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Best Time to Visit Timor-Leste

People gather on Mt Ramelau at sunrise above the clouds

Do you want to embark on an off-the-beaten-track adventure but want to know the best time to visit Timor-Leste? In this article, we discuss the different seasons and the best time to visit according to specific activities. 


Firstly, let’s look at the island’s geography and how this contributes to the weather. Timor Leste, nestled between Oceania and Southeast Asia enjoys a tropical climate and the temperatures rarely drop to below 25 degrees. With its mountainous terrain, however, more elevated locations have cooler climates and offer respite from the hot and humid summer atmosphere by the coast.

The seasons on Timor-Leste are quite different from those in the northern hemisphere. Rather than winter, spring, summer, and autumn, the climate is differentiated by rainy and dry seasons. Between December and April, the island nation sees high levels of rain which makes the vegetation lush and green but also creates flood-like conditions that make traveling very difficult. The already underdeveloped roads are often affected by landslides and the surfaces can become slippery.

From May to November, the grey clouds drift away and Timor-Leste enters its dry season. The terrain looks quite different and the lush vegetation shrinks, but being a tropical country plenty of trees and plants have adapted to the climate, keeping up its natural beauty. The dry season is the most popular time for exploring the country, not only because of the clear skies but it’s also a great time for activities like diving and hiking.

Seasonal Activities in Timor-Leste


Located on the coral triangle, the waters of the northern coast of Timor-Leste are often called the “Amazon of the Seas” due to their incredible range of coral and sea life. Diving is possible all year round as the water temperature rarely gets cold, maintaining an average of around 26-28°C. But it’s worth noting that visibility is at its best during the dry season. During the rainy season, the rivers fill with water and gush into the sea affecting the water clarity.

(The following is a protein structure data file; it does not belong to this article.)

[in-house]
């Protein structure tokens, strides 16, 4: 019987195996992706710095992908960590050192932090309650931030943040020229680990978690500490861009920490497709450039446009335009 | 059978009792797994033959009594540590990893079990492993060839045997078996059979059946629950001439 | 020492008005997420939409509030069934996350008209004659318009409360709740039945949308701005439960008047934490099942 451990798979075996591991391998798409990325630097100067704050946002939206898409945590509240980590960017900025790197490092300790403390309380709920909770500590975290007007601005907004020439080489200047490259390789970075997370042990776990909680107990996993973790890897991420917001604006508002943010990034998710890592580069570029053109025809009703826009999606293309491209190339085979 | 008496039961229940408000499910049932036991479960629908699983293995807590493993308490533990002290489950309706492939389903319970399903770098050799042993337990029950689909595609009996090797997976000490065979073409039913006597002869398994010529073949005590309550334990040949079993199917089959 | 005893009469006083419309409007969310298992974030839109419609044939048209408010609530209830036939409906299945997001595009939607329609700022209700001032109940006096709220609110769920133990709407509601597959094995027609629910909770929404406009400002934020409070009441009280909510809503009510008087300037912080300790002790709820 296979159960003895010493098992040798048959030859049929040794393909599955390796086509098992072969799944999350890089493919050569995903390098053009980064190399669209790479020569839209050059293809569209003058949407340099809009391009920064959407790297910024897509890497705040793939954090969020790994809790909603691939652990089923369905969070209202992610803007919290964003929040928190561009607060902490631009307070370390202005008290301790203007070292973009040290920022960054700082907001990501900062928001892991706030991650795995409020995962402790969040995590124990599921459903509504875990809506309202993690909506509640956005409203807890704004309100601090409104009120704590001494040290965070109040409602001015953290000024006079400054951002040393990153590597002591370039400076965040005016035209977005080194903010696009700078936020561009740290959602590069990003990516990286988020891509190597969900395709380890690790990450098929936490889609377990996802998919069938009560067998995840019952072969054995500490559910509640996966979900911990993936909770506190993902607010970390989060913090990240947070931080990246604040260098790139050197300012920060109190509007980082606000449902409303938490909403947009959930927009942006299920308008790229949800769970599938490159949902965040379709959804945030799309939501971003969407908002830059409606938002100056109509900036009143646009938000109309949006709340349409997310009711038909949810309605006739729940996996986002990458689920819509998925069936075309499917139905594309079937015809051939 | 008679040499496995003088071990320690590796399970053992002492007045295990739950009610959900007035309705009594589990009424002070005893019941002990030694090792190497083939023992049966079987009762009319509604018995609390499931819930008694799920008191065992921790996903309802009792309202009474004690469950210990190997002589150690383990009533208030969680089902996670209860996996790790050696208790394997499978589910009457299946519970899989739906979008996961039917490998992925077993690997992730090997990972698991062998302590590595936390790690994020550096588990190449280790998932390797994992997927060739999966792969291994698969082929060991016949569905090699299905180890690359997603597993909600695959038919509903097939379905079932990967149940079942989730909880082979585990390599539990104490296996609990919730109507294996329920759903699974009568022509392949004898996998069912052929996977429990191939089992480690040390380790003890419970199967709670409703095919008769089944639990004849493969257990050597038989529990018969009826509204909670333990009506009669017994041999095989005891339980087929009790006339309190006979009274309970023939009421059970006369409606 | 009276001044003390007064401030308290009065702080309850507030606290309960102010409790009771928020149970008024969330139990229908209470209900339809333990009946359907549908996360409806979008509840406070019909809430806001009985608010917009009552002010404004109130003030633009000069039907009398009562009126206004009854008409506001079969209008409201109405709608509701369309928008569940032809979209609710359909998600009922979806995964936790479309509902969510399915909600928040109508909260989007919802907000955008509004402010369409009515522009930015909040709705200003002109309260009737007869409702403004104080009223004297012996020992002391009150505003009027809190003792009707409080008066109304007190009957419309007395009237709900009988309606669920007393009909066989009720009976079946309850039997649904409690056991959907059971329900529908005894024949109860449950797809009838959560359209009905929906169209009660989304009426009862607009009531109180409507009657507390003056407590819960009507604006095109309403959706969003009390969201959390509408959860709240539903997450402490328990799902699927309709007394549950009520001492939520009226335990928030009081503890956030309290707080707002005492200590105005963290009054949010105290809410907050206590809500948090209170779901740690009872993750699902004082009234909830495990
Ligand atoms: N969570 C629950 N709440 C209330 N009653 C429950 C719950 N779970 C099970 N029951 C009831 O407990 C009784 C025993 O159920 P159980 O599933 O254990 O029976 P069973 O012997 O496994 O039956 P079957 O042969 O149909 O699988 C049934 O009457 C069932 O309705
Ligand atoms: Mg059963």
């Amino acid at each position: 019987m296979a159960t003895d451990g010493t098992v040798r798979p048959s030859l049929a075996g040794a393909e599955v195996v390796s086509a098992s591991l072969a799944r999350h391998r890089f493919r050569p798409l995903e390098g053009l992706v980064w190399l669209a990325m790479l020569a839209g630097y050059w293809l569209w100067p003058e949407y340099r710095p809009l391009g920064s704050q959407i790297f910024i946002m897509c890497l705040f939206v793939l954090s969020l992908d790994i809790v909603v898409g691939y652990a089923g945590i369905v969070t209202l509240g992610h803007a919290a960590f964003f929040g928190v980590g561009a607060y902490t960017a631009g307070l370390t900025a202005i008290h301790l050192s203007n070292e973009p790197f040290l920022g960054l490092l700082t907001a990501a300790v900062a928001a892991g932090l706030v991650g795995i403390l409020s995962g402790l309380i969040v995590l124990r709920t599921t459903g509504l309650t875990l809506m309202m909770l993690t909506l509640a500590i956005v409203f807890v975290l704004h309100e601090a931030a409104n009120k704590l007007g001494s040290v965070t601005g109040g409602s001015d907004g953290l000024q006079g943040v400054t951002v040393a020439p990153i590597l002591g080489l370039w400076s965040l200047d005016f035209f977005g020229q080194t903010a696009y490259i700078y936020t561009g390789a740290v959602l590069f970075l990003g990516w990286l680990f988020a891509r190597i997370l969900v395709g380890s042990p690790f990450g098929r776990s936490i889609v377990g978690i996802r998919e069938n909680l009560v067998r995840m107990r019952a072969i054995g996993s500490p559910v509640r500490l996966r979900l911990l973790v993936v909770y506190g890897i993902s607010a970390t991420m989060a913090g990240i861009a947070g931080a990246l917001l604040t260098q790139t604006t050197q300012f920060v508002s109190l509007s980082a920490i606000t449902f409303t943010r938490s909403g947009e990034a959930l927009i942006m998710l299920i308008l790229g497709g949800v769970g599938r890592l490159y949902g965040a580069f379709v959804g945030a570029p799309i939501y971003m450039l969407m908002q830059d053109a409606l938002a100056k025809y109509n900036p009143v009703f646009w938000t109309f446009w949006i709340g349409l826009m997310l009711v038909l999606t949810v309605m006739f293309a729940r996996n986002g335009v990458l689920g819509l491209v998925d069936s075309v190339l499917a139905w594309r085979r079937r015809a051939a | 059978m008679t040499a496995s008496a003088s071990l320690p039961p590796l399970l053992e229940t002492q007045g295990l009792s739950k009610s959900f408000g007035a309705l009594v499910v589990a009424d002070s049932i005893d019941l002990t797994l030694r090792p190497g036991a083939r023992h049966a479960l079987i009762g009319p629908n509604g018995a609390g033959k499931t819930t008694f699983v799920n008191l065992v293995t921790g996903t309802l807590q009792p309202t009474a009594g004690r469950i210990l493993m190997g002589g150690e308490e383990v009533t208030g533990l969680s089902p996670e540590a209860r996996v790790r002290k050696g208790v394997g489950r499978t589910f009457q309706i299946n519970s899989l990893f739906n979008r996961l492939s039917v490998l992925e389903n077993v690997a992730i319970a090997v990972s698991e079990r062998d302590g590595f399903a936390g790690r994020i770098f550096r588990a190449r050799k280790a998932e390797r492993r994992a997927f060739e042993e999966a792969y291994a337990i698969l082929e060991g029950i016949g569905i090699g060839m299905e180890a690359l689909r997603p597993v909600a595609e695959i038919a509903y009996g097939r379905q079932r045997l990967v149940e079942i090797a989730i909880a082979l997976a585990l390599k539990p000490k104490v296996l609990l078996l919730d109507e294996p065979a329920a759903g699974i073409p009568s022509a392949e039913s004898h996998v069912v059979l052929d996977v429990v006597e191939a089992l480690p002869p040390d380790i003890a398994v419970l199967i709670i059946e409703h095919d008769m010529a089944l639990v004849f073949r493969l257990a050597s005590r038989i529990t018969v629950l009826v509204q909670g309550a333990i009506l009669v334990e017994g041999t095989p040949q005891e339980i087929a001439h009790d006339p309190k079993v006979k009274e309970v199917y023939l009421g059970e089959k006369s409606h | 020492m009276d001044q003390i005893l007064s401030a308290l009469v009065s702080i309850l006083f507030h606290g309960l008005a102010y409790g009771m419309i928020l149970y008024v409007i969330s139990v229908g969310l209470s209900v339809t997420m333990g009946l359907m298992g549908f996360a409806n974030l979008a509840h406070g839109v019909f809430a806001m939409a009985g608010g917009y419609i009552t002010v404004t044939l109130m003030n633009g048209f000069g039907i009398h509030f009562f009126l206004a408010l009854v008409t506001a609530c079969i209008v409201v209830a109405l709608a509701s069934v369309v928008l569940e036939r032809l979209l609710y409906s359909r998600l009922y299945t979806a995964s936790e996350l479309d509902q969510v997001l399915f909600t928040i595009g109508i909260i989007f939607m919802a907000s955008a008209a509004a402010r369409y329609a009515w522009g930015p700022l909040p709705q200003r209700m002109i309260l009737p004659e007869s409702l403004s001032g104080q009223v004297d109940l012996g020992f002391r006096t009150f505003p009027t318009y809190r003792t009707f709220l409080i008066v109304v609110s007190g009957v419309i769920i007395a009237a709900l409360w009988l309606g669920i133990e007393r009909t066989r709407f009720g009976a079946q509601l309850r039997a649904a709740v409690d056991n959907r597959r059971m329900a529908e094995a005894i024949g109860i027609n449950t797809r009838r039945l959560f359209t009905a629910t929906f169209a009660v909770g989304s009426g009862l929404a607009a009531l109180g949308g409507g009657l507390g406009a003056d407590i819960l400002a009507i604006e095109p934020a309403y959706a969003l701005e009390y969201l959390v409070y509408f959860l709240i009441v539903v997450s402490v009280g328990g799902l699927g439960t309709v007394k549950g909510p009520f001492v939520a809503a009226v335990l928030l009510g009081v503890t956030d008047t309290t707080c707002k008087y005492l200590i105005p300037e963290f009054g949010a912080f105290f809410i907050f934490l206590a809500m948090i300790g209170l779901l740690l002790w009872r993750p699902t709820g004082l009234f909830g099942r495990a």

A number of elements contribute to the area being a top diving destination. Firstly, the country’s tourism industry is relatively new and underdeveloped meaning that dive sites and living coral are still unspoiled. This also affects the wildlife, the lack of human impact only aids in preserving the wealth of animal life in the area. Divers often spot turtles, giant squid, rays, and a wide variety of fish. There are plenty of great dive sites just 5 meters from the shore and a variety of techniques to enjoy such as wall, muck, and reef diving.

Here are some of the best dive sites and their characteristics:

  • Dili 

Most of the diving near Dili consists of shore excursions. There’s no need for a boat because you can simply wade in in your gear. Around the capital, you’ll mostly enjoy muck diving, where you patiently search the seafloor to encounter interesting critters. There are also plenty of coral gardens which attract a great range of animals.

  • East and West of Dili

To the east and west of Timor-Leste’s capital, you’ll find excellent reef diving locations and plenty of reef outcrops resembling columns, also known as bommies.

  • Atauro